Net zero needs nuclear

Without new nuclear there can be no net zero, and perceptions must change, says Nuclear Institute Young Generation Network volunteer Vicki Dingwall

Nuclear plants have provided clean, reliable low-carbon energy for over 65 years, and nuclear is the second-largest source of low-carbon energy globally, after hydropower.

The science is clear: to reach our net-zero targets while meeting rapidly increasing energy demands, the continued deployment of new nuclear plants will be critical as the world phases out fossil fuels and integrates a higher share of variable renewables into its energy system. This is the consensus among major international institutions, including the Intergovernmental Panel on Climate Change (IPCC), which indicated in its Global Warming of 1.5°C Special Report that a global increase of nuclear output of between 98% and 501% is required by 2050.

Perceptions of nuclear

The IPCC recognises the incredibly low lifetime emissions of nuclear power and shows it to be similar to wind and hydropower. Indeed, France, which produces approximately 75% of its electricity from nuclear energy, has the lowest per capita emissions of the world’s seven largest industrialised countries.

However, research shows that while the public is predominantly aware of nuclear power’s contribution in ensuring the security of the energy supply, its potential contribution to combating climate change is less recognised. It also shows that support for nuclear energy is generally correlated with experience of and knowledge about nuclear power.

So, what do we do?

How do we make sure that nuclear becomes part of the net-zero narrative?

Young Generation Network at COP26

The Young Generation Network (YGN) – the young members’ branch of the Nuclear Institute (NI) – has formed a team of volunteers to ensure young voices are heard in shaping the future of nuclear and driving collaboration between nuclear and renewable technology.

The diverse team of international volunteers has spent the 12 months prior to COP26 educating and inspiring others while advocating for nuclear. Having authored the Nuclear for Climate position paper to influence policymakers, it runs the social media campaign #netzeroneedsnuclear, which aims to dispel myths and show support for nuclear energy. It is also planning an ambitious timetable of activities at COP26 in conjunction with other industry supporters.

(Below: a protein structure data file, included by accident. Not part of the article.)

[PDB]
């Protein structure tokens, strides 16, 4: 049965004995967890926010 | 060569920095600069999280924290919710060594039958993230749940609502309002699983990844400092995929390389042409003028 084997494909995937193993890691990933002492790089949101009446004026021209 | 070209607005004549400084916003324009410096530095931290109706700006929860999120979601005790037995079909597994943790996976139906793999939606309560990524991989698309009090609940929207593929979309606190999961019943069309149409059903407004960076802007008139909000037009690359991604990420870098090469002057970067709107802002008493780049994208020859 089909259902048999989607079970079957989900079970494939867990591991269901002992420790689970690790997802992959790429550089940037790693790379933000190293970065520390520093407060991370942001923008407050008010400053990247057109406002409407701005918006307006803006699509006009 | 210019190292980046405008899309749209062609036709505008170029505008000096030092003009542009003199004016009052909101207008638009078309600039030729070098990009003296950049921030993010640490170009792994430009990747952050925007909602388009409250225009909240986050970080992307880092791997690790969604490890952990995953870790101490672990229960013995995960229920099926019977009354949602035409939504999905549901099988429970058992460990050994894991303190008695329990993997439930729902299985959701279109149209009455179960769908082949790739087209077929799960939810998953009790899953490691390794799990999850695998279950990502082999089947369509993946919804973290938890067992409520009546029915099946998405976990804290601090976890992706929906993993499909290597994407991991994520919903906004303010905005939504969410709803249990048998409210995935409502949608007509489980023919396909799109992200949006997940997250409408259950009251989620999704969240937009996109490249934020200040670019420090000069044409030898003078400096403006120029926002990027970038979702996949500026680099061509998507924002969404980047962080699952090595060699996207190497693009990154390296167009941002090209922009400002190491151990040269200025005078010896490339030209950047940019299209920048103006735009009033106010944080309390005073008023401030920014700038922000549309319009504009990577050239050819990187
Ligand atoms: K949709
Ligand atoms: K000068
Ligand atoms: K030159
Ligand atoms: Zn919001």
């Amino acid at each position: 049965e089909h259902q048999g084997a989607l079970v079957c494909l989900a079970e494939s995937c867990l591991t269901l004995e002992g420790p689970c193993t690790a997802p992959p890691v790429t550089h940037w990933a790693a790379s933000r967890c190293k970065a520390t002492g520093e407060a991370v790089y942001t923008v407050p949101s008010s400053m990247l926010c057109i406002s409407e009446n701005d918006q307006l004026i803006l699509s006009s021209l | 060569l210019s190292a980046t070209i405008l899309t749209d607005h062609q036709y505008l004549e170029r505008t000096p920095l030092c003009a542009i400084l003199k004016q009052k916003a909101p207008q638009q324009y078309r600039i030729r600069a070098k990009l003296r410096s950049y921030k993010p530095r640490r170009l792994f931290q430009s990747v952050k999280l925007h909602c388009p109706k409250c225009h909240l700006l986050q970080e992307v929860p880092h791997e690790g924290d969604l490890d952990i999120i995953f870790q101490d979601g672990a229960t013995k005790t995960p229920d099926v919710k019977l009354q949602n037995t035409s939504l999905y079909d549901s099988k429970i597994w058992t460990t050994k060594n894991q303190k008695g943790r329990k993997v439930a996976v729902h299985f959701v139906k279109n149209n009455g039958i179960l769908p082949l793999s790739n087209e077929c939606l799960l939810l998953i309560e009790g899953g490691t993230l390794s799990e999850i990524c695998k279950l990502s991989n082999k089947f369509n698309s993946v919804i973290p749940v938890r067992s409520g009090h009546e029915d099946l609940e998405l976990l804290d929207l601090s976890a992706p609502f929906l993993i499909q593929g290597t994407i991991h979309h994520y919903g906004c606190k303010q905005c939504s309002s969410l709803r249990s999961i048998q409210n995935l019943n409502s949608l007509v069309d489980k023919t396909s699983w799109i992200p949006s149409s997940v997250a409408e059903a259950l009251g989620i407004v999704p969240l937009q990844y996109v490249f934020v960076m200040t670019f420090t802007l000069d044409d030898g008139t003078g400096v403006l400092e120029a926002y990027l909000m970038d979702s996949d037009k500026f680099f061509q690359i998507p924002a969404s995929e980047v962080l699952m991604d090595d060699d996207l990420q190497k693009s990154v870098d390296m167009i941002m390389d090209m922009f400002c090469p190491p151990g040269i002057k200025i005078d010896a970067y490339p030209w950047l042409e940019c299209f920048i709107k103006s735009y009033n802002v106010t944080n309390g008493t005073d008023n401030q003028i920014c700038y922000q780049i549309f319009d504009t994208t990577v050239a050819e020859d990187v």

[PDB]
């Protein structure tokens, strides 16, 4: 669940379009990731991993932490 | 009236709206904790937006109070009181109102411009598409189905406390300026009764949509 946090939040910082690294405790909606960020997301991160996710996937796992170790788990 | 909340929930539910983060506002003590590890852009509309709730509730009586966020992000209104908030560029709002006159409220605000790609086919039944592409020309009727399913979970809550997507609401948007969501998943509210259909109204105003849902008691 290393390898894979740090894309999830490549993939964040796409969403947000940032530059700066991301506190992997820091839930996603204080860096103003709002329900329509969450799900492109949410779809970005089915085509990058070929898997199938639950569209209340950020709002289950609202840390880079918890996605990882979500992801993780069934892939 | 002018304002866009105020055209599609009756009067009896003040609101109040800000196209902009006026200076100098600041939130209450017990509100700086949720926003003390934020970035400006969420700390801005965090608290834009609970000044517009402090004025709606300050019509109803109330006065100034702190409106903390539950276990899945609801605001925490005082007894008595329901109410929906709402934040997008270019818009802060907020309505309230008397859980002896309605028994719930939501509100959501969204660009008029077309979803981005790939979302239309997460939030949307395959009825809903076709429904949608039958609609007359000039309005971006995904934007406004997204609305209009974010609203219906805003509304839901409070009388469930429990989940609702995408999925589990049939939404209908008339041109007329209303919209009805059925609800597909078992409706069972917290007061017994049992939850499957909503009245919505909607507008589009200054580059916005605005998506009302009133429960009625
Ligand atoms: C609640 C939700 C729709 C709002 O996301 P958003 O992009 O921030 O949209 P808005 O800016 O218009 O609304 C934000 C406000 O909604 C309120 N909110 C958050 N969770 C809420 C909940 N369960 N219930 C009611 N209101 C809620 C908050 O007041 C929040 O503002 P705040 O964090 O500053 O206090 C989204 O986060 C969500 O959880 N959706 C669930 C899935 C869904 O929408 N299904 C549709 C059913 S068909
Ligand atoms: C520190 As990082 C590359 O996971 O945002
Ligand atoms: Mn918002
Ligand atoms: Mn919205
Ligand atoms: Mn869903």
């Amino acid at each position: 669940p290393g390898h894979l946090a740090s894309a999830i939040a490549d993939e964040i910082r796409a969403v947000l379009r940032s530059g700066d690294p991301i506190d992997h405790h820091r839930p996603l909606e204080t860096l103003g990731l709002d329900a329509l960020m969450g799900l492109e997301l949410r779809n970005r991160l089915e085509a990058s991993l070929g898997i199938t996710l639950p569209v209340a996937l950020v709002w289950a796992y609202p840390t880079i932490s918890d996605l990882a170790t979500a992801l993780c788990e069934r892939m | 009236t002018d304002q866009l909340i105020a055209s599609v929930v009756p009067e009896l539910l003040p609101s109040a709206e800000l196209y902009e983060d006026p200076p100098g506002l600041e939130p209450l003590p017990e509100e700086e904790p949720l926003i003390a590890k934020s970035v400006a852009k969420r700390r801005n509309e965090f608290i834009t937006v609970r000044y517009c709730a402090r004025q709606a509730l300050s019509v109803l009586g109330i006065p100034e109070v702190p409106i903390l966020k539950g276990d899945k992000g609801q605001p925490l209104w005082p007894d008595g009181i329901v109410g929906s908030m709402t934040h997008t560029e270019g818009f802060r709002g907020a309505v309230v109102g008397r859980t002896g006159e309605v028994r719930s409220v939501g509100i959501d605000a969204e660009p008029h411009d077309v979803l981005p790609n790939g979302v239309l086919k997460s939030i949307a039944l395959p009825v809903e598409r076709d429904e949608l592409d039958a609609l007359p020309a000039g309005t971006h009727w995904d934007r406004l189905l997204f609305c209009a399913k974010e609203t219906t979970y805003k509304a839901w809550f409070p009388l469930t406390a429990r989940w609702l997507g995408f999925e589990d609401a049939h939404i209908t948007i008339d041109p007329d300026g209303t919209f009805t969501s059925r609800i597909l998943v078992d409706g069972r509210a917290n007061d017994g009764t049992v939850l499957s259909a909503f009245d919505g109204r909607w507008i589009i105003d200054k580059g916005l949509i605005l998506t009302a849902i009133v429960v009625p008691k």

Beyond COP26

The NI YGN team also wants to inspire future generations into the industry. New nuclear development is required around the globe, meaning there is an urgent demand to grow the nuclear workforce. The nuclear industry is complex and supports a broad range of disciplines and roles, including power station operators, new build vendors and developers, healthcare scientists, and specialists in health and safety, radiation protection, decommissioning, waste management and fuel cycles, to name just a few.

The current nuclear workforce is ageing. In the UK, for example, the average nuclear engineer employee is 54 – in part because Hinkley Point C is the first new nuclear power station in the UK since 1995. As a result, there is a serious need to grow the workforce, close the skills gap and ensure vital industry knowledge is not lost. It is a similar picture when looking at many other prominent nuclear nations.

We need to make sure young people wantmto work in nuclear. The nuclear industry has suffered more than most when it comes to misguided negative public opinion due to common misconceptions and negative imagery. Historically, very little has been done to address this issue effectively. If we are to attract young, conscientious minds into nuclear, we need to rebrand the industry and promote it for what it is: a clean, abundant and inclusive energy source that will play a critical role in reaching our net-zero targets, while delivering sustainable global development.

The nuclear industry is also at the forefront of delivering and applying pioneering science and technology within a truly challenging but exciting field. Ensuring that this is understood and communicated effectively will help to attract and nurture some of the brightest minds. These minds will be so important when bringing new ways of thinking to the industry and driving forward innovation. It is equally important to ensure that diversity and inclusion are fully embraced and promoted.

Taking proactive steps to ensure the future nuclear workforce is open and accessible to all will be critical in growing the talent pool and making sure it is robust, harnessing a variety of different perspectives and approaches.

With the future of the climate on the line, we must continue to mobilise youth into action and inspire the next generation of nuclear leaders. And they will not only be responsible for driving the industry forward to new heights, but will also be climate champions.

By Vicki Dingwall, YGN Volunteer and Community Relations Manager, Hinkley Point C